Weekly Wire
Austin Chronicle Chiapas

By Jana Birchum

JUNE 1, 1998:  As close as we Texans are to Mexico, many of us still find her mystifying, romantic, inspiring, confounding. Remote, isolated villages exist within mere kilometres of bustling cities and posh tourist resorts. The coexistence of First- and Third-World realities right in our own backyard is compelling enough without even factoring in Mexico's natural bounty of mountain ranges, cliffs, raging surf, biospheres, and more.

This anthology of six personal essays (by writers Jay Hardwig, Bryan Mealer, Kate X Messer, Turk Pipkin, Wendell Smith, and Marion Winik), art (by Penny Van Horn), and colorful photo essay (by Jana Birchum) simply tells stories about a land we find intriguing. This is not intended to be a comprehensive travel guide to the 31 states of Mexico. Guidebooks exist for that purpose, and for your convenience, we've listed and described some fine ones along with some other travel resources.

For every story you might encounter about dubious border guards, killer lime-green VW Beetles, political unrest, or toxic brush fires, there is a better story about surfside paradises, charming villages, scrumptious cuisine, and friendly people. See, no matter what is going on this particular season, Mexico isn't going anywhere. But we are. We're going to Mexico. Join us?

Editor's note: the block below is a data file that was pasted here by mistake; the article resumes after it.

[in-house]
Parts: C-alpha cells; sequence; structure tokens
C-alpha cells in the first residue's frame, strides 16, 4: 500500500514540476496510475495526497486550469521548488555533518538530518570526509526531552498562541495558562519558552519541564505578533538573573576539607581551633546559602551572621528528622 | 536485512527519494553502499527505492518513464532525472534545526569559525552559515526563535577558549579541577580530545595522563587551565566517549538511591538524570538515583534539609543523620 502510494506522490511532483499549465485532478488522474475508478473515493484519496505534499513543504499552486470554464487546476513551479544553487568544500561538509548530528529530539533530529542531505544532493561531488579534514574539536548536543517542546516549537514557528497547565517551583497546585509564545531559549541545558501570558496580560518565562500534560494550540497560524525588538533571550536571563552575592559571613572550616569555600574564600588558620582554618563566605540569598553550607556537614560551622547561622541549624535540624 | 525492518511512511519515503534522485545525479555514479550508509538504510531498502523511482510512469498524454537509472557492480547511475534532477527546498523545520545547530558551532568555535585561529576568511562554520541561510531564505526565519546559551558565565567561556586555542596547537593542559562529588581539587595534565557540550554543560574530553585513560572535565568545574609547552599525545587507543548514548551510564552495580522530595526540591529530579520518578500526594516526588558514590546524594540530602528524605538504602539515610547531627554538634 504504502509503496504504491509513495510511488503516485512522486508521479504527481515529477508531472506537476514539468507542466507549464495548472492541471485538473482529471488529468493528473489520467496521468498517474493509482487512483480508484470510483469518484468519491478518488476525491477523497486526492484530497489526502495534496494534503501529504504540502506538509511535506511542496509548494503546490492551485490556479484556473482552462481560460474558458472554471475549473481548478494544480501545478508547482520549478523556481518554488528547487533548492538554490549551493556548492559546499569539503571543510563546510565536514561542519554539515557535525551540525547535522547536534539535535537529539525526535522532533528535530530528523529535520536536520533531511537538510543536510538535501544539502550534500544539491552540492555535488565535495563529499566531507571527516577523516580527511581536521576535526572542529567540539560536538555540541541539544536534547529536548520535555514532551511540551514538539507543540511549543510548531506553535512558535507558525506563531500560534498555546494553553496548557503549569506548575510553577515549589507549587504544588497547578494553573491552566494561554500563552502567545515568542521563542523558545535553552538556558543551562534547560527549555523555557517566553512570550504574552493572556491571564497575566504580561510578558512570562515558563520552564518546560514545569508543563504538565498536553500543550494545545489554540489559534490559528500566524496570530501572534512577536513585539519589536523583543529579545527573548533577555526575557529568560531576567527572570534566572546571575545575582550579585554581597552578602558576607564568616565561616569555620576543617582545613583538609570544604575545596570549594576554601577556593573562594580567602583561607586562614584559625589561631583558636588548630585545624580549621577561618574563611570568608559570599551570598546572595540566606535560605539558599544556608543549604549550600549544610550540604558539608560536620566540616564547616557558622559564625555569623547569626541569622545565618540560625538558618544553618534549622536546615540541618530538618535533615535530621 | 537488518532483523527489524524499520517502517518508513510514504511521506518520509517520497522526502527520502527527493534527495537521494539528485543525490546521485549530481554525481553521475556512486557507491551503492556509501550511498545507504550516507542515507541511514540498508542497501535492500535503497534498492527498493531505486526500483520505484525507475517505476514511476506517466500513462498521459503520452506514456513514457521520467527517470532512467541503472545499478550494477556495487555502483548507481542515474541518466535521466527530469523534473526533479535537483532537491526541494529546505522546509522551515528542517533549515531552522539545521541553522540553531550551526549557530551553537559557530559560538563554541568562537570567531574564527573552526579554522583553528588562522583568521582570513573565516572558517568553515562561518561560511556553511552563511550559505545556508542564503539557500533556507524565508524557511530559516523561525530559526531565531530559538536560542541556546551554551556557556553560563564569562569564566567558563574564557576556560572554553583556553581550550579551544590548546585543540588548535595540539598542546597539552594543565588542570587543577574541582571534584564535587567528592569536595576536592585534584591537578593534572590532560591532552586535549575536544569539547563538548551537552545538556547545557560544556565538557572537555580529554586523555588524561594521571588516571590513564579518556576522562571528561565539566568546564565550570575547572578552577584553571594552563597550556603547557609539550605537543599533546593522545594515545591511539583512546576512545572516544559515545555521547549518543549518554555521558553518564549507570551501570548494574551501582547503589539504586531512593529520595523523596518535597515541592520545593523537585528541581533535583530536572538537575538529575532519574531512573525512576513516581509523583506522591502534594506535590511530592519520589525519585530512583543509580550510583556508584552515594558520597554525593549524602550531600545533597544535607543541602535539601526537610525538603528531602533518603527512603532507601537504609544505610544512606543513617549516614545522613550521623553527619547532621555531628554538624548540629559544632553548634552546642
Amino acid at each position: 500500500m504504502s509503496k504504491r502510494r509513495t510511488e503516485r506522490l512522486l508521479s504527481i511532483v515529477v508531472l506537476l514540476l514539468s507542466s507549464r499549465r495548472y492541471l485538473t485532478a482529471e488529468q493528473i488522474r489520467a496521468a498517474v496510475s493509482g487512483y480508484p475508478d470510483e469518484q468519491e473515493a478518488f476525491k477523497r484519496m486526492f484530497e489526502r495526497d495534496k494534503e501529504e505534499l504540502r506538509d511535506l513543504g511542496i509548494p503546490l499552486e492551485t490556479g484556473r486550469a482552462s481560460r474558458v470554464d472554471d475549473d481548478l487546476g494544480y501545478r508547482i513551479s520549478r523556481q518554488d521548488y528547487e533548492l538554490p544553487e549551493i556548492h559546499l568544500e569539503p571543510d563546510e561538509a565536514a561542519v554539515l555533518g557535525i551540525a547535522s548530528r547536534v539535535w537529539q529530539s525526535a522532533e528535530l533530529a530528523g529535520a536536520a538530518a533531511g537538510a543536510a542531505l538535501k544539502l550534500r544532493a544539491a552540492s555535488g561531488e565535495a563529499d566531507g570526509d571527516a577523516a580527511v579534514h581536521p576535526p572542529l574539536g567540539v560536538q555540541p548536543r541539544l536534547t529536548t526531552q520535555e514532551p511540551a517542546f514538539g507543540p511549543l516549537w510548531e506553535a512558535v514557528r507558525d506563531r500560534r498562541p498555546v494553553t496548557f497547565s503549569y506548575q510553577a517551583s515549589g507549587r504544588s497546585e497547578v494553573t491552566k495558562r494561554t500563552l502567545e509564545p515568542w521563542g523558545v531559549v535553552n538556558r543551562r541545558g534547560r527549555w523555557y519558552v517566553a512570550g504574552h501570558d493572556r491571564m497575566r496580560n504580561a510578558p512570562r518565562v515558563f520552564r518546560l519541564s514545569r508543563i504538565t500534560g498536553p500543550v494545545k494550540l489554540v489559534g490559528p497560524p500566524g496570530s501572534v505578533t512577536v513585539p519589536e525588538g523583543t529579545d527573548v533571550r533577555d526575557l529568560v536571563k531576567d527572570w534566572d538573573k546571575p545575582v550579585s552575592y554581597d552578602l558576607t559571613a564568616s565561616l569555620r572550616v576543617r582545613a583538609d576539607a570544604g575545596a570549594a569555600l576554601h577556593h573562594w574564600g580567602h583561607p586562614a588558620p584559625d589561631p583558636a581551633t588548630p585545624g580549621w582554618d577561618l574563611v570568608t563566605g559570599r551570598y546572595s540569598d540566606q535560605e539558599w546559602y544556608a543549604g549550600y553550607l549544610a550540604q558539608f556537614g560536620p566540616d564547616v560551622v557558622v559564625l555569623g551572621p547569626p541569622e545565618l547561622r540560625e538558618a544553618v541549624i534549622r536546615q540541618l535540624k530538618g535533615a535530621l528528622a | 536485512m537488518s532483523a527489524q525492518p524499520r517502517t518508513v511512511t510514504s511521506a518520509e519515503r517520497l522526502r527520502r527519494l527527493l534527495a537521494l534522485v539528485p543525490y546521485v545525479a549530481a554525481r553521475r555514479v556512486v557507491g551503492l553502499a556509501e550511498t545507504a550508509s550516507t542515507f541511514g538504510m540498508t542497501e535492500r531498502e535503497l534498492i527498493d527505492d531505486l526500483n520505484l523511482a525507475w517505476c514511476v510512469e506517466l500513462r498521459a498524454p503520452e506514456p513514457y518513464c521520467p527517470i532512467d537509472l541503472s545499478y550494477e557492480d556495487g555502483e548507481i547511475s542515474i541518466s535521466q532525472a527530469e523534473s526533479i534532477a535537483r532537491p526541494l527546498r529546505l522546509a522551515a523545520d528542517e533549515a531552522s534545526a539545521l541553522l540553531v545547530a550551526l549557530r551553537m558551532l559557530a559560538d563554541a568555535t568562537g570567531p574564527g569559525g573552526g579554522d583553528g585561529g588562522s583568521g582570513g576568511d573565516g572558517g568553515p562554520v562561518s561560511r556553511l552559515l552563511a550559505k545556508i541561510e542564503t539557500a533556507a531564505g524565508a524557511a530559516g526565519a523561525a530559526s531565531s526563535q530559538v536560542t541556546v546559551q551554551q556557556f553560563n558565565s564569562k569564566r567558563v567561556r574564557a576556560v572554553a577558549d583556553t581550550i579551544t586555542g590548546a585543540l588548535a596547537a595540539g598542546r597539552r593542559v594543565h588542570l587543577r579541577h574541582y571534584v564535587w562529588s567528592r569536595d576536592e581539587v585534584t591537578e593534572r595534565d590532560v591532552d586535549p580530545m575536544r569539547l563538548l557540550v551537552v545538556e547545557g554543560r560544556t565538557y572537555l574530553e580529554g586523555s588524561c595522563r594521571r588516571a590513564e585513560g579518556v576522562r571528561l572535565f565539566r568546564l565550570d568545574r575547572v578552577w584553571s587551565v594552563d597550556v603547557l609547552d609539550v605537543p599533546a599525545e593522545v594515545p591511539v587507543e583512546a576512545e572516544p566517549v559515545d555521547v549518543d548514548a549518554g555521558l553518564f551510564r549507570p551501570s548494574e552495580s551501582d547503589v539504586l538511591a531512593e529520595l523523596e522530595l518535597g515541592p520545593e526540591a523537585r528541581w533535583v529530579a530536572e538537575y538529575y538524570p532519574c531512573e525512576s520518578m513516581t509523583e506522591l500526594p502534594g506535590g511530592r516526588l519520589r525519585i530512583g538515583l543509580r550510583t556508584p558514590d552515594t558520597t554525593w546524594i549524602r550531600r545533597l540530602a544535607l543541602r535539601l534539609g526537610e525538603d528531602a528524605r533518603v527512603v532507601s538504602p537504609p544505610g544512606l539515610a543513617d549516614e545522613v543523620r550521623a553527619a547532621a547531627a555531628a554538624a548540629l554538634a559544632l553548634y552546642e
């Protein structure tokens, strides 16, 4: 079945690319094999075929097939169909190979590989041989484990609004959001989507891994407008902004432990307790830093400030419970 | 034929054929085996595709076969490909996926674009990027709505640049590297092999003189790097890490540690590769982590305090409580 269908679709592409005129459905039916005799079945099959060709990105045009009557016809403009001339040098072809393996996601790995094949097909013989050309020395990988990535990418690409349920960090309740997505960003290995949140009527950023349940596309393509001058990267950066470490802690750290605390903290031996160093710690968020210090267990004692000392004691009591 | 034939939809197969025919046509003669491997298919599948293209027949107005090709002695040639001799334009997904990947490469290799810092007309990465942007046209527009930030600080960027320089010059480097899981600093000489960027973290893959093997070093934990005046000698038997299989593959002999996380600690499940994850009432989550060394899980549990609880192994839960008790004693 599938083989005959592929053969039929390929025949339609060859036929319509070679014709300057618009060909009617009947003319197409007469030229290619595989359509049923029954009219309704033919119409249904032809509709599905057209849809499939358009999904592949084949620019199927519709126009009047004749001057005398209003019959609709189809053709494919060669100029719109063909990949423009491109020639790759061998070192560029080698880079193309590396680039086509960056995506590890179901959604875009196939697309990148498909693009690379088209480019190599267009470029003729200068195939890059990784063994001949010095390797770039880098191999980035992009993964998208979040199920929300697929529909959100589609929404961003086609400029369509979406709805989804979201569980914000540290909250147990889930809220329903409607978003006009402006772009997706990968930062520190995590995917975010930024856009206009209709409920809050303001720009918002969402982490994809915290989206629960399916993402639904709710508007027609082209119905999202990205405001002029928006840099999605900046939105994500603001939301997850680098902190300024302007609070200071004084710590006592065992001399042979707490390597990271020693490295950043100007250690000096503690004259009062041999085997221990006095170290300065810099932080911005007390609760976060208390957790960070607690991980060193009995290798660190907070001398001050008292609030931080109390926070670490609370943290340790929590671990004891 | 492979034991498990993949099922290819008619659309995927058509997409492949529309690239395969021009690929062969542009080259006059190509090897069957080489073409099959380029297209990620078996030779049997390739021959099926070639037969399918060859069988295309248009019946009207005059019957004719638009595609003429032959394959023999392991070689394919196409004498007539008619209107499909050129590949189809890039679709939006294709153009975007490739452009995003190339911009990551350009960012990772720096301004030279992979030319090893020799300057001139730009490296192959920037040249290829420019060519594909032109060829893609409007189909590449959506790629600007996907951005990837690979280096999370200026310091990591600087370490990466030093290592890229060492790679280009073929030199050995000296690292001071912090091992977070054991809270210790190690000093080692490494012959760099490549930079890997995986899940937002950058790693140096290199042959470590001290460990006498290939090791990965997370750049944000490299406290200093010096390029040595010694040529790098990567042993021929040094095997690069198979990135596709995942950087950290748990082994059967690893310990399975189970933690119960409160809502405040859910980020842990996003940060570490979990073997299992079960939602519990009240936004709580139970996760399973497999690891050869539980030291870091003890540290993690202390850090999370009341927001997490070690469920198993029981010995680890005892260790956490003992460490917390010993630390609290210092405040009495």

We begin with Jana Birchum's fascinating photo excursion through the volatile yet mystical Chiapas ρ homeland of the insurgent Zapatistas. Birchum stayed in San Cristobál de las Casas, the capital of Chiapas and traveled with the Zapatistas on the route of Zapata to Mexico City. Her travels left her with more questions than answers and a testimony of her experiences in these powerful images. -- Kate X Messer

In the early part of this century, a group of indigenous Mexican people led by Emiliano Zapata moved across the Gulf of Mexico, into the area of Xochimilco, joined forces with Delores Hidalgo and Pancho Villa, and took Mexico City.

Like a wave rising from the south, indigenous people again took to the Route of Zapata and headed for Mexico City in ceremonial march, September 1997, commemorating the historic events of the past to protest the current oppressive military presence in their home. The majority of these photographs follows the march of supporters of the Zapatista Liberation Front from San Cristobal, Chiapas to Mexico City.

The photo in the lower left corner shows the Mexican military surveillance in La Realidad, the epicenter of Zapatista organizing.

The classroom photo to the right of that one was taken at a program set up for the children of expulsados ρ indigenous people expelled for political and religious reasons from their homes, forced to live on the streets of San Cristobál.

The photo at right shows the burning of the forest, an event which occurs each year as indigenous people attempt to create one season of arable land. Concerned for the dangers posed by this method, environmentalists are working with the people to create alternative options to this ecological disaster. This shot was taken last year and does not depict the fires raging currently.

The photo (at the top of the page) of the little girl marching, holding the cross, was taken in January 1998, immediately following the Acteal Massacre in which at least 45 people (the majority of whom were women and children) were murdered in a raid on their village. -- Jana Birchum

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